NDA Convention: What if It Happened Here?

NDA Convention: What if It Happened Here?

Panelists discuss the devastation caused by the February 2011 earthquake in Christchurch, New Zealand, and how prepared the United States would be if faced with a similar disaster.

April 4, 2013
CDR Staff

Two years after a 6.3 magnitude earthquake struck the Christchurch, New Zealand, the city of 400,000 is still cleaning up from the devastation. Three demolition contractors who were on the ground in the months following the earthquake shared their experiences at the 40th National Demolition Association (NDA) Convention in San Diego in late March.

John Weber, former president of Iconco/LVI Demolition Services, New York, and L. Mark Loizeaux, president of Controlled Demolition, Phoenix, Md., were both part of a team assembled by the U.S. Army Corp of Engineers that traveled to Christchurch in March 2011 to provide advice and assistance to the New Zealand government on how they could develop and implement the orderly demolition of structures and reoccupation of the city.

Weber told the audience he has participated in the cleanup of earthquakes in Los Angeles; Seattle; Anchorage, Alaska; and the San Francisco Bay area, but he said, “I was not prepared for what I saw in Christchurch.”

He describes the city in the aftermath of the February 2011 quake as “virtually shut down and paralyzed.”

“The entire central business district of approximately 1,000 city blocks was fences off and restricted to government personnel or crews of contractors,” described Weber. The area is referred to as “ the red zone” and two years later, there is still a portion of the red zone left that is fenced off to the public.

Some of the buildings were still standing following the earthquake but had sustained serious damage. This included the 27-story Grand Chancellor Hotel which Weber said was leaning so badly that engineers had to had to pour a massive concrete footing to prevent it from tipping over and causing damage to other buildings during the aftershocks.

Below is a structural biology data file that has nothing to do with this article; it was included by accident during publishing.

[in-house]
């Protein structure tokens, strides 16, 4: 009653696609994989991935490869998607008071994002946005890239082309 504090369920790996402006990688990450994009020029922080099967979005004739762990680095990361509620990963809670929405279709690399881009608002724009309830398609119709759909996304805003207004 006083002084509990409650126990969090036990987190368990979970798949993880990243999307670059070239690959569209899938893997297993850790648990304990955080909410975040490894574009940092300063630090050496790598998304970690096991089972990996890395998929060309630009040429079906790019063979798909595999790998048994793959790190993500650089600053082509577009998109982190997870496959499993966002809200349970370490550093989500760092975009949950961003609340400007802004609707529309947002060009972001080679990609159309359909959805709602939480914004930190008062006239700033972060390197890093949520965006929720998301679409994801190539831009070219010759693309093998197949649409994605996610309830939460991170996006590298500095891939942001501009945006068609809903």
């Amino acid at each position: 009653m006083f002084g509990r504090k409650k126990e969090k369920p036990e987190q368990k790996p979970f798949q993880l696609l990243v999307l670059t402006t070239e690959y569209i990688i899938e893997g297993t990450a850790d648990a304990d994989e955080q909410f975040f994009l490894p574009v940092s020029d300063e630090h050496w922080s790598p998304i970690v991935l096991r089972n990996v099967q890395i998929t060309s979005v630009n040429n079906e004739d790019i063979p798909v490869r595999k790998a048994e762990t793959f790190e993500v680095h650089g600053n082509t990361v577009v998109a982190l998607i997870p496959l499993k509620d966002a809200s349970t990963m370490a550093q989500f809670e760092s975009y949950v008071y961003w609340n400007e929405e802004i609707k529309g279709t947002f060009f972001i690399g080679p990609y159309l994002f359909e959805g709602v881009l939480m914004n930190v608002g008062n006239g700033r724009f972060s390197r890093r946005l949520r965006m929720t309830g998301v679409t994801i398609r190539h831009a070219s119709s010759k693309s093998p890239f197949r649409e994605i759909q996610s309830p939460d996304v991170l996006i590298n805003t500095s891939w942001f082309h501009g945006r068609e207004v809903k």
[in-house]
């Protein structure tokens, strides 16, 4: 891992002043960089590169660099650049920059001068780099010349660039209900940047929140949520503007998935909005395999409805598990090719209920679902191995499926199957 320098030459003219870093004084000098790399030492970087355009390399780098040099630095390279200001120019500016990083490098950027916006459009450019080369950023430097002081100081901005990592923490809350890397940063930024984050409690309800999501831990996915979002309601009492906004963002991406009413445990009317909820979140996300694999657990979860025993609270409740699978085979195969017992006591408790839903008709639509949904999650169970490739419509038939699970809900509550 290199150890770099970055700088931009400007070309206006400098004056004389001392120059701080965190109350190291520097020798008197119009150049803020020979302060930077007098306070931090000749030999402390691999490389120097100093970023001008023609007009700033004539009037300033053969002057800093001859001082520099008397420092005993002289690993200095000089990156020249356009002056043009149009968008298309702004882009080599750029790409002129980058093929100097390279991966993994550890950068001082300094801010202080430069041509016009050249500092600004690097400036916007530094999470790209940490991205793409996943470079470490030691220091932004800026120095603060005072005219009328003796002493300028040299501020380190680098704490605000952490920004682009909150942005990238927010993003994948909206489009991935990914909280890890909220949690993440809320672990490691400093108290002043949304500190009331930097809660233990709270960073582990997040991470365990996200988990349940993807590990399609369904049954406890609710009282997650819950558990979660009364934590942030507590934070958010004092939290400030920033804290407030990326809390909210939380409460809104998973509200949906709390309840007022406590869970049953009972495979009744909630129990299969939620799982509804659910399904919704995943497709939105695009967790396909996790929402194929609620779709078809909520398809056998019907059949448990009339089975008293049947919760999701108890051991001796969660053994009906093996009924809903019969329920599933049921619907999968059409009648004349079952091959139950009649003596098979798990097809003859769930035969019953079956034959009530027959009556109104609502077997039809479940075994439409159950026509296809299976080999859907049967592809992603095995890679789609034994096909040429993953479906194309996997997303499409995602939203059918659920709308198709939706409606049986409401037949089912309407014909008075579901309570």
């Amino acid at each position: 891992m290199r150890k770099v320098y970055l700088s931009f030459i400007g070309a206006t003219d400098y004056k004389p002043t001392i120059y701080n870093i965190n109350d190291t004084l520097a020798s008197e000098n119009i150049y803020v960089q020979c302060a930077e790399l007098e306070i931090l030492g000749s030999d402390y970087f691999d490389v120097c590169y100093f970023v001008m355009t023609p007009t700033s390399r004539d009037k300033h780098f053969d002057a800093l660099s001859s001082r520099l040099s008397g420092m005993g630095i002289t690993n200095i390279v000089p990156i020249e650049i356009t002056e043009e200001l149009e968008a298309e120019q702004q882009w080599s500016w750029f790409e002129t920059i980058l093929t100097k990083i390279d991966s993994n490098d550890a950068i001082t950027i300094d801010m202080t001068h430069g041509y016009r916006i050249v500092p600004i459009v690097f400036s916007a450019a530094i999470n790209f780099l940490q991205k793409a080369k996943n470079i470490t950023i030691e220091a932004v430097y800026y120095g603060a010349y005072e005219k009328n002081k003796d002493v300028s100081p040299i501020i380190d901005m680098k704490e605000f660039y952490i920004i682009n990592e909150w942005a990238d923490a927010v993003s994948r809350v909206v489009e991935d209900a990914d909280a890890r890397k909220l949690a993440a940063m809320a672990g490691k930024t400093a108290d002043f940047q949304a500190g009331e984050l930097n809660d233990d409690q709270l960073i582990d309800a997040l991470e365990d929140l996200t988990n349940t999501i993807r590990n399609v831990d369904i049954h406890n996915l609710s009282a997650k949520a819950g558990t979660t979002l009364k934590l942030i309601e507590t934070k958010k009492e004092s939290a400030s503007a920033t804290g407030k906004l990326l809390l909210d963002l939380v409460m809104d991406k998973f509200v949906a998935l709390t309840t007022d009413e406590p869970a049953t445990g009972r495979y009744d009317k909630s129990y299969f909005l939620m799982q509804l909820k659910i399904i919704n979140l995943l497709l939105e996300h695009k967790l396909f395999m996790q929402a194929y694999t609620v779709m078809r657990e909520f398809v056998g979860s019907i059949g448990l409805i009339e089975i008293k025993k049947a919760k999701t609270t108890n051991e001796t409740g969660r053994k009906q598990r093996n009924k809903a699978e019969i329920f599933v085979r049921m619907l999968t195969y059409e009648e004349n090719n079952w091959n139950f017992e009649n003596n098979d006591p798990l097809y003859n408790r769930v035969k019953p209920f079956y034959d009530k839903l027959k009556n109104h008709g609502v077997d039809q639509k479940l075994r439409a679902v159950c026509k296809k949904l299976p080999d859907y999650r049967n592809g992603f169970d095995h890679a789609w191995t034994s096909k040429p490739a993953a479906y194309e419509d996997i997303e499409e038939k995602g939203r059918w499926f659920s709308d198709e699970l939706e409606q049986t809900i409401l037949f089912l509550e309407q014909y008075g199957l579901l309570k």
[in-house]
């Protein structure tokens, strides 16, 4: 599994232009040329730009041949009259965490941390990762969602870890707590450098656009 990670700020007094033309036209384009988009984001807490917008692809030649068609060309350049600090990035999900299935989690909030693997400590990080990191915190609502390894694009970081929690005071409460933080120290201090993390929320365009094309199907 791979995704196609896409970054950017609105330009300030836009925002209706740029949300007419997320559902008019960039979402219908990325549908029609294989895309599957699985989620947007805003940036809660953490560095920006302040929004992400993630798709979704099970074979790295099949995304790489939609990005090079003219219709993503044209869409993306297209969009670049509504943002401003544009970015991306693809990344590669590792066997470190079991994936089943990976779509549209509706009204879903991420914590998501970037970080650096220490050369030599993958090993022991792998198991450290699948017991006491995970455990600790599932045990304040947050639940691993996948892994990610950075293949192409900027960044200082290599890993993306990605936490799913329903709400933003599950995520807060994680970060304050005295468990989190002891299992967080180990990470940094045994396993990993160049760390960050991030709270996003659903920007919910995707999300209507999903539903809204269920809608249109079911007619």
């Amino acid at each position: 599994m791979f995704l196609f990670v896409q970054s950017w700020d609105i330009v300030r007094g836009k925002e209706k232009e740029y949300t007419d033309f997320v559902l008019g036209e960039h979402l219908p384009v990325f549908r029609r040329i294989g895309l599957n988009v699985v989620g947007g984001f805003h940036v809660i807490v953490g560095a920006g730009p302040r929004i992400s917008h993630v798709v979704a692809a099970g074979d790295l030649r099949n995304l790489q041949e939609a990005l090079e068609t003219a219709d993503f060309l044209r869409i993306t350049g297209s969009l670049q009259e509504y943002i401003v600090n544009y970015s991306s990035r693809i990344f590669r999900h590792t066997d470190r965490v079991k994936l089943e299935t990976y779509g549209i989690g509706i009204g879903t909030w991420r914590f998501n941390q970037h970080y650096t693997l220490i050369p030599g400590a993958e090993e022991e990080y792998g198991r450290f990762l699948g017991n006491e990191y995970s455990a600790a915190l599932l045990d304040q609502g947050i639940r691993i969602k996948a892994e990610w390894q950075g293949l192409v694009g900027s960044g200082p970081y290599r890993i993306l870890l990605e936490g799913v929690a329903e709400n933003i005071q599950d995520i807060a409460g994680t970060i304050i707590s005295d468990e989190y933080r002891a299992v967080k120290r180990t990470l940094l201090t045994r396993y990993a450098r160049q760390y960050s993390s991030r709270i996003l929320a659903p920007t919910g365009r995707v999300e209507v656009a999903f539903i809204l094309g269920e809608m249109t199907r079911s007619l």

Over 1,200 buildings have been demolished and several hundred more have yet to come down, said Weber. Several hundred residences may also have to be demolished. Weber also noted that after the earthquake liquefaction created a sea of silty, mucky sand everywhere he looked.

Weber said he asked himself, “How could a 6.3 magnitude earthquake do this much damage to a modern high-rise city?”

The answer in part, he said is PGA or peak ground acceleration, which is defined as how fast a portion of ground is moving compared to the ground around it. The PGA in Christchurch on Feb. 22, 2011 was one of the highest ever recorded, according to Weber only surpassed by the earthquake in Japan one month later.

Peter Ward, president of Ward Demolition, Auckland, New Zealand, also responded to the quake. He explained how a card system was used to let demolition contractors know what buildings needed to be demolished. A red card indicated demolition was needed. Yellow meant to exercise caution and green meant the structure was safe to enter.

He also recalled that 185 people lost their lives in the CTV building. “We pulled far too many bodies out of that building,” he said. “Christchurch was beautiful. We’ve lost our heritage. We’ve lost our city.”

Peter Ward

Ward talked about some of the issues that emerged from the high number of buildings needing to be demolished. He estimated that about 160 to 300 contractors were performing work in Christchurch. When a house would need demolished 60-70 contractors would bid on it. There were also issues with insurance companies not paying out.

Controlled Demolition’s Loizeaux remarked that there was “a lot to learn about how much we didn’t know,” when it came to how the cleanup of Christchurch had been handled. One way to learn the lessons, he contended was to bring attention to the problems. He also gave the following recommendations to handle the cleanup from an earthquake:

  1. Have a response plan in place.
  2. Have a single person in charge.
  3. Legal and political authority to act.
  4. The person or entity in charge has the funds to act and the authority to disperse them.
  5. The person or entity communicates often and well.
  6. The political support for the person or entity must not waiver.

Loizeaux ended his presentation by asking several questions of the audience about their communities’ preparedness for a major earthquake. After the session a press conference was held at which time, newly named NDA President Jeff Kroeker, Kroeker Inc., Fresno, Calif., said the NDA would put together a committee to approach government officials with a solid plan for how the demolition community would respond to a major earthquake or other disaster.

The 40th Annual NDA Convention was March 24-26 in San Diego.